AC-driven multicolor electroluminescence from a hybrid WSe2 monolayer/AlGaInP quantum well light-emitting device†
Light-emitting diodes (LEDs) are used widely, but when operated at a low-voltage direct current (DC), they consume unnecessary power because a converter must be used to convert it to an alternating current (AC). DC flow across devices also causes charge accumulation at a high current density, leading to lowered LED reliability. In contrast, gallium-nitride-based LEDs can be operated without an AC–DC converter being required, potentially leading to greater energy efficiency and reliability. In this study, we developed a multicolor AC-driven light-emitting device by integrating a WSe2 monolayer and AlGaInP–GaInP multiple quantum well (MQW) structures. The CVD-grown WSe2 monolayer was placed on the top of an AlGaInP-based light-emitting diode (LED) wafer to create a two-dimensional/three-dimensional heterostructure. The interfaces of these hybrid devices are characterized and verified through transmission electron microscopy and energy-dispersive X-ray spectroscopy techniques. More than 20% energy conversion from the AlGaInP MQWs to the WSe2 monolayer was observed to boost the WSe2 monolayer emissions. The voltage dependence of the electroluminescence intensity was characterized. Electroluminescence intensity–voltage characteristic curves indicated that thermionic emission was the mechanism underlying carrier injection across the potential barrier at the Ag–WSe2 monolayer interface at low voltage, whereas Fowler–Nordheim emission was the mechanism at voltages higher than approximately 8.0 V. These multi-color hybrid light-emitting devices both expand the wavelength range of 2-D TMDC-based light emitters and support their implementation in applications such as chip-scale optoelectronic integrated systems, broad-band LEDs, and quantum display systems.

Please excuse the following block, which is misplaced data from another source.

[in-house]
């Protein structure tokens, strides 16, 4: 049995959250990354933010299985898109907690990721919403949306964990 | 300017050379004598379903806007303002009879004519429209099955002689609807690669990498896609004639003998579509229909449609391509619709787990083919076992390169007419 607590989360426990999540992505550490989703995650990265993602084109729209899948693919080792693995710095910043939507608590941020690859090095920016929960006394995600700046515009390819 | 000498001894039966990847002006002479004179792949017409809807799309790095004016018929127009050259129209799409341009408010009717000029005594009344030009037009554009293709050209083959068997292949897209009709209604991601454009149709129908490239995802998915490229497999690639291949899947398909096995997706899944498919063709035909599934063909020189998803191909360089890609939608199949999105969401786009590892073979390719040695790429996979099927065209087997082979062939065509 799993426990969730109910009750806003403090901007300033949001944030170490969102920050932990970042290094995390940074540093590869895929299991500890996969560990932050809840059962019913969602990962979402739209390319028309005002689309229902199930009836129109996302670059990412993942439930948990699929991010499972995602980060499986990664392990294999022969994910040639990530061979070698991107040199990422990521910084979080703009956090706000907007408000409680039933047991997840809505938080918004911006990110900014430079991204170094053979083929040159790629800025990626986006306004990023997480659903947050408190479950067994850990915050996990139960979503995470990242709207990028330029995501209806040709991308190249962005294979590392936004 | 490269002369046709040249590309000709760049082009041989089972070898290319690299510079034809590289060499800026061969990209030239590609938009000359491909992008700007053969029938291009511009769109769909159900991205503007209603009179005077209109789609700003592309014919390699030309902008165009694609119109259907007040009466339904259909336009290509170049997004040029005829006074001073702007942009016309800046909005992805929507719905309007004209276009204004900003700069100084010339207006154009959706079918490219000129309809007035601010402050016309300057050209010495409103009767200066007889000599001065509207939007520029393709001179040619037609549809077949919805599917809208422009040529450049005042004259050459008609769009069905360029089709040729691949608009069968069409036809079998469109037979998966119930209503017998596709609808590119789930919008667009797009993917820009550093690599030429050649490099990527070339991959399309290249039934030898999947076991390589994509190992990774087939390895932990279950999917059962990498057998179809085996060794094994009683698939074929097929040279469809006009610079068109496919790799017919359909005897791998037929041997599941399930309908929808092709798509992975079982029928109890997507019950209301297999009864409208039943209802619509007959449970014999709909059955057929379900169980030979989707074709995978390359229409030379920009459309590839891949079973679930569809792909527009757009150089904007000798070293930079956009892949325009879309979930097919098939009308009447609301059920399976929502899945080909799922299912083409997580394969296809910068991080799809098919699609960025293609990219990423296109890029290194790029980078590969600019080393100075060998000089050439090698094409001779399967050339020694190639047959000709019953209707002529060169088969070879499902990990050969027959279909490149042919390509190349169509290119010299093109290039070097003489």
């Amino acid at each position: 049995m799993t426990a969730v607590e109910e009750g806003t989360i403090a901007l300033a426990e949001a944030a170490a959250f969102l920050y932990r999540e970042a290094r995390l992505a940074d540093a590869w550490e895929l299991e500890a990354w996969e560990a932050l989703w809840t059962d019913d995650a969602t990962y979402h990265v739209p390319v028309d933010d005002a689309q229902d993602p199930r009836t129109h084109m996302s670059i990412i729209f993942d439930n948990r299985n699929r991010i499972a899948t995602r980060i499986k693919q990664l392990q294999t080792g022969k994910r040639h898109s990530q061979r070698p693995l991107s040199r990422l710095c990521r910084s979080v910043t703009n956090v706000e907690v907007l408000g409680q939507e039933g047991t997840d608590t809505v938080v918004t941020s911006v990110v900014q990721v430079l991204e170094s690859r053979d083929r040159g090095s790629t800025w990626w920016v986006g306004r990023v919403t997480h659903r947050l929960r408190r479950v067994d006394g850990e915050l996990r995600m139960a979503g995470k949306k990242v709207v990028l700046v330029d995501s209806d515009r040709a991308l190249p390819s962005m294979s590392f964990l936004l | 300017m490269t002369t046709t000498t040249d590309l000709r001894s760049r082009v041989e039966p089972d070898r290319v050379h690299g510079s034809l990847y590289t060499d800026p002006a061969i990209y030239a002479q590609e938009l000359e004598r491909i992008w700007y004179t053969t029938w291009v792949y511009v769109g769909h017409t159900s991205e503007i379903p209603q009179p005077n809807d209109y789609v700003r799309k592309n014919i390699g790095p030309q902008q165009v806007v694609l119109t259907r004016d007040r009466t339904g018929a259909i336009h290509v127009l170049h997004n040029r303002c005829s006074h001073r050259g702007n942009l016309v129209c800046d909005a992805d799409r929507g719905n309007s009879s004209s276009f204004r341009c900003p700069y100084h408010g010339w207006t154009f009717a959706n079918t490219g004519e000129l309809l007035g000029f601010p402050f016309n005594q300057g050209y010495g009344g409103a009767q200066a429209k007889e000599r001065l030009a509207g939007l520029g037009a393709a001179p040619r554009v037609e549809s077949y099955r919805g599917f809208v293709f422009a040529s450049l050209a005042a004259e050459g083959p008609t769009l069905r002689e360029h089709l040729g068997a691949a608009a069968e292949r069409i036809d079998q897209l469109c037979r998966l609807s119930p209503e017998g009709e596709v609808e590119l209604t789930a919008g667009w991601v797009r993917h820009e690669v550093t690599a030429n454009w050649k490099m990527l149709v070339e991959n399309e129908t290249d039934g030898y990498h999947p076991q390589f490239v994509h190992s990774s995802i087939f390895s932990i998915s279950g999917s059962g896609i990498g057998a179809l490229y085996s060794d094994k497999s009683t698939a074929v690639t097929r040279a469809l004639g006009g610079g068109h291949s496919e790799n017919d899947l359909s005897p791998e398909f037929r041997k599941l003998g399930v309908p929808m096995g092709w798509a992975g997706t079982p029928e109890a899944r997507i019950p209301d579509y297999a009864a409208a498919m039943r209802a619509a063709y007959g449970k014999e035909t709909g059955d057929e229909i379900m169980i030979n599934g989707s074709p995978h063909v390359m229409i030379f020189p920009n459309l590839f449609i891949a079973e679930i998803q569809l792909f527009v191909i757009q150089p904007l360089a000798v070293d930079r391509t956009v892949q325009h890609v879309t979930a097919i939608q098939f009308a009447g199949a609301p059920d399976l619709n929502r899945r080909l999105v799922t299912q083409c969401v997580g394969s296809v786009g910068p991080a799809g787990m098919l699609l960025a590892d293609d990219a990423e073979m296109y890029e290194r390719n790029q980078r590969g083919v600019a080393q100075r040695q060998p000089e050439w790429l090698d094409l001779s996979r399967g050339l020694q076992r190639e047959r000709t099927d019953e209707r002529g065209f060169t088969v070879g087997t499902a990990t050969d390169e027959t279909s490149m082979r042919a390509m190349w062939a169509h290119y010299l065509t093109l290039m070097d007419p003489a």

- This article is part of the themed collection: Nanoscale quantum technologies